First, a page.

Menu

How Much Does a Gas Furnace Cost in Kansas? Well, It Depends

August 04, 2016

You’re a savvy shopper. 

You want to know the price of a new gas furnace for your Kansas home so you can get the best deal, right?

But answering that question is tricky. It’s like answering, “How much does a house cost?”

Of course, the answer is “It depends.” But that answer is about as helpful as a wet blanket in winter. 

So, here’s a price range: an installed gas furnace in Kansas can cost on average $2,300 to $5,700+.

That cost is determined mostly by these 4 factors:

  • Energy efficiency (AFUE) 
  • Comfort features
  • System size 
  • The furnace installer your hire

If you want a more accurate price, contact us for a free furnace estimate.

Read on to learn how the above options affect the final installation price.

Cost factor #1: Energy efficiency (AFUE)

AFUE is basically the MPG of the furnace. The higher the AFUE, the more efficient the furnace is—and the more it costs.

Furnace efficiencies come in 2 main categories:

  • Conventional (mid-efficiency) furnaces: 80%-84% AFUE
  • Condensing (high-efficiency) furnaces: 90%-98+% AFUE

There’s a big cost difference between the 2 efficiency levels. Partially because condensing furnaces cost more to install since they create condensation in the heat exchanger (thus why they’re called “condensing” furnaces) and thus need a drain line installed with it.

Related:

Cost factor #2: Comfort features

Just like cars have sun roofs and seat warmers, furnaces have their own features that affect how comfortable you are. Of course, they also increase the price.

These two comfort features highly affect the final cost:

  • The blower type— Circulates air in your home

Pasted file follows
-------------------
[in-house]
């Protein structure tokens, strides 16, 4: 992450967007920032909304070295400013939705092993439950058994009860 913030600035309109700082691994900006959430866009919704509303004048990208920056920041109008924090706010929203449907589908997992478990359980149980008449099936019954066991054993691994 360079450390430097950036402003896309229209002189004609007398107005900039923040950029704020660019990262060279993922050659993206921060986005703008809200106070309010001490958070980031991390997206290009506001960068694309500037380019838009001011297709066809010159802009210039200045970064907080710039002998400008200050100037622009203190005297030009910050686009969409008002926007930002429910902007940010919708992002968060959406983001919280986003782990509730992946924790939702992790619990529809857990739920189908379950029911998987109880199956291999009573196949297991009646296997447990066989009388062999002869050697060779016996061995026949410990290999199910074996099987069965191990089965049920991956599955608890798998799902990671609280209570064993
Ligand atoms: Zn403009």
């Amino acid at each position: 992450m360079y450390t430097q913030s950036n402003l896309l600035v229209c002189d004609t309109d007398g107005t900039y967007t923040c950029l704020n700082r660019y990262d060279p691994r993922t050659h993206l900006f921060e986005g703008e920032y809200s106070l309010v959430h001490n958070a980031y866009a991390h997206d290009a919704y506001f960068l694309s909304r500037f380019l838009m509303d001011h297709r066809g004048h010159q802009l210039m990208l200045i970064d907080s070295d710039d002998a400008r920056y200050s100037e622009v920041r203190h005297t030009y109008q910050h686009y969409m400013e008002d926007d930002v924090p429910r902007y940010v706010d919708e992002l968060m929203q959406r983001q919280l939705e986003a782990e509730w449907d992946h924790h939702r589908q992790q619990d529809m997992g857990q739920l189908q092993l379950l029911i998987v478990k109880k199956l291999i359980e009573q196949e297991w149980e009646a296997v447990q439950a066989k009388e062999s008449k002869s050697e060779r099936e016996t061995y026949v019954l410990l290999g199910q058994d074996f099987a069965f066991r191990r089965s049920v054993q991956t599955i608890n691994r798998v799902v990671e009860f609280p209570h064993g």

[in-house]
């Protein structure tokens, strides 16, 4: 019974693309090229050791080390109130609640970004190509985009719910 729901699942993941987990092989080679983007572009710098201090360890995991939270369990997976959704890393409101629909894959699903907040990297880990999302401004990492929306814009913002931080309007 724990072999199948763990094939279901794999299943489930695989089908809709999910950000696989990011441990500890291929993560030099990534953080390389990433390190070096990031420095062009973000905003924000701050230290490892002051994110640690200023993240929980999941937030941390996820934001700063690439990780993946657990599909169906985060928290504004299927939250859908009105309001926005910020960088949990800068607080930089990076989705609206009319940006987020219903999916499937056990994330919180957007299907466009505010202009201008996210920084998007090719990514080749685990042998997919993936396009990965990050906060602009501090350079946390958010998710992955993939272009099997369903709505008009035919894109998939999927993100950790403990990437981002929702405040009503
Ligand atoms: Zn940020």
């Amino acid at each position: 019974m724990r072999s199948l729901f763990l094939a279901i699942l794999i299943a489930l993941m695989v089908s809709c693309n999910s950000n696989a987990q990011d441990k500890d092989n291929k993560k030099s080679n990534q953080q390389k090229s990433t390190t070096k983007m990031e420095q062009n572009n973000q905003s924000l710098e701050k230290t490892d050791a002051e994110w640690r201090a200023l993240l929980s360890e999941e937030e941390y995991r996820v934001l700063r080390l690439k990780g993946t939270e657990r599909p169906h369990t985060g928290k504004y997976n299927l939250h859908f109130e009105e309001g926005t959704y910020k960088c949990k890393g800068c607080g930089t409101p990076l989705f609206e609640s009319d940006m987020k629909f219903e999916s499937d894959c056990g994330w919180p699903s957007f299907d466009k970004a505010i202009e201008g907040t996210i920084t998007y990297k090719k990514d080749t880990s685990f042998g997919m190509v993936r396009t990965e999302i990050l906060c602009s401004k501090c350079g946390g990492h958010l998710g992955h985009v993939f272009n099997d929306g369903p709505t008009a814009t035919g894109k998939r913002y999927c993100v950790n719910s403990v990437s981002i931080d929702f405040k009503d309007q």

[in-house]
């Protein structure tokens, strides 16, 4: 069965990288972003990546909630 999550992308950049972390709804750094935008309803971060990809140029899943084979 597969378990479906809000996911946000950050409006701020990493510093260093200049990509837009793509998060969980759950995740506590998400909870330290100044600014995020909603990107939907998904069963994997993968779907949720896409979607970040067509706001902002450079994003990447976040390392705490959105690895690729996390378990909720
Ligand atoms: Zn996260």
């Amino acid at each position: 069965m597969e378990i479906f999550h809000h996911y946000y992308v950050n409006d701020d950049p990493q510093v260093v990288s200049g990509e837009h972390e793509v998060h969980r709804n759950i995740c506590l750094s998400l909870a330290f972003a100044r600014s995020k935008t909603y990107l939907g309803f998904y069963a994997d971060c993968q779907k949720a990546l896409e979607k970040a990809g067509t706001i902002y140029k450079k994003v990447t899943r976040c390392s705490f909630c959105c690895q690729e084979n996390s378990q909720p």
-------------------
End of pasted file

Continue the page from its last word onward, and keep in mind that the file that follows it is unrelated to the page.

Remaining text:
• The burner type— Controls the flow of fuel

High-quality blowers and burners provide more even heating throughout your home (as in, there are fewer cold spots).

Here’s a rundown on all your options. 

Blower types from worst to best:

  • Single-speed: Blows air at full blast or not at all. 
  • Multi-speed: Blows air at low, medium or high speeds, depending on what you need. It’s just like your ceiling fan, but works automatically. 
  • Variable-speed: Incrementally adjusts airflow based on your heating needs. 

Burner types from worst to best:

  • Single-stage burner: Provides heat only at full blast or not at all. 
  • Two-stage (or dual-stage) burner: Runs at a high or low setting. The low setting keeps the heat in your home from dropping too low below your thermostat setting.
  • Modulating burner: Adjusts precisely to meet your heating needs, keeping your home’s temperature constant. Keeps you comfy and keeps your heating bills low.

If that made zero sense, watch this video that explains blower types and burner types.

Cost factor #3: System size (BTUs)

Just like every foot needs the right size shoe, every home needs the right size furnace.

Bigger furnace = more expensive furnace.

However, you don’t have to worry about what size you need. A furnace installer will determine that for you by performing a Manual J Heat Load Calculation.

Speaking of installers...

Cost factor #4: The furnace installer your hire

Probably the biggest X factor is the person who installs the furnace. Quality of the installer and their pricing methods can swing the installation cost up or down.

A poor quality installer can cost you less upfront but more in the long run if they have to come back and fix their mistakes. 

But how do you know who is “high quality”?

We have an article for that: How to Easily Find the Best Furnace Installers in the Kansas City Area.

Finally, keep in mind how the installer charges: Hourly or flat-rate:

Hourly pricing
Pro:

  • For efficient, honest installers, hourly pricing can save you a good bit of money.

Con: 

  • For inefficient, dishonest installers, hourly can end up costing you more than average. Make sure you’ve found a good contractor if they bill by the hour.

Flat-rate pricing
Pros:

  • You know exactly what the job costs before any work begins. So there are no surprises for you.
  • Flat-rate installers usually have standardized their installation process, meaning they’re less likely to make costly mistakes.

Cons: 

  • The flat-rate price is usually adjusted to be higher than average to cover any issues the installer has during the installation, ensuring they make a good profit.
  • Flat-rate may encourage the installer to rush to get the job done, which can lead to mistakes.

Want a FREE furnace estimate in metro Kansas City?

Contact Santa Fe Heating to get your furnace estimate today. We’ll give you installation options and then install a correctly-sized furnace to fit your family’s comfort needs.

Santa Fe Air Conditioning and Heating serves Overland Park, Olathe, Lenexa, Shawnee, Gardner, Leawood, and the Kansas City area.